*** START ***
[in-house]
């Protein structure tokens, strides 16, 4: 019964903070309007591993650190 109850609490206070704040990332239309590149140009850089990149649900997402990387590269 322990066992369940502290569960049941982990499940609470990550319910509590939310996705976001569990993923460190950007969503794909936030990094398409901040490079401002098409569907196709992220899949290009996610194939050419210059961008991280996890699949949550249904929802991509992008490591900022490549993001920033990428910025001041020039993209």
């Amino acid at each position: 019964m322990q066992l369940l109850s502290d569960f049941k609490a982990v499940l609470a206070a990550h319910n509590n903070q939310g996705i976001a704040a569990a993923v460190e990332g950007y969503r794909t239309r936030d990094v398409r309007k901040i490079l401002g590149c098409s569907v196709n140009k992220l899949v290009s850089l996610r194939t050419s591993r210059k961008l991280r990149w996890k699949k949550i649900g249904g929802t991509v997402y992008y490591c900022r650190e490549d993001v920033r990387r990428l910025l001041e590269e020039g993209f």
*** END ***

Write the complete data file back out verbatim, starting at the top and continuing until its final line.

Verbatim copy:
[in-house]
């Protein structure tokens, strides 16, 4: 019964903070309007591993650190 109850609490206070704040990332239309590149140009850089990149649900997402990387590269 322990066992369940502290569960049941982990499940609470990550319910509590939310996705976001569990993923460190950007969503794909936030990094398409901040490079401002098409569907196709992220899949290009996610194939050419210059961008991280996890699949949550249904929802991509992008490591900022490549993001920033990428910025001041020039993209």
């Amino acid at each position: 019964m322990q066992l369940l109850s502290d569960f049941k609490a982990v499940l609470a206070a990550h319910n509590n903070q939310g996705i976001a704040a569990a993923v460190e990332g950007y969503r794909t239309r936030d990094v398409r309007k901040i490079l401002g590149c098409s569907v196709n140009k992220l899949v290009s850089l996610r194939t050419s591993r210059k961008l991280r990149w996890k699949k949550i649900g249904g929802t991509v997402y992008y490591c900022r650190e490549d993001v920033r990387r990428l910025l001041e590269e020039g993209f």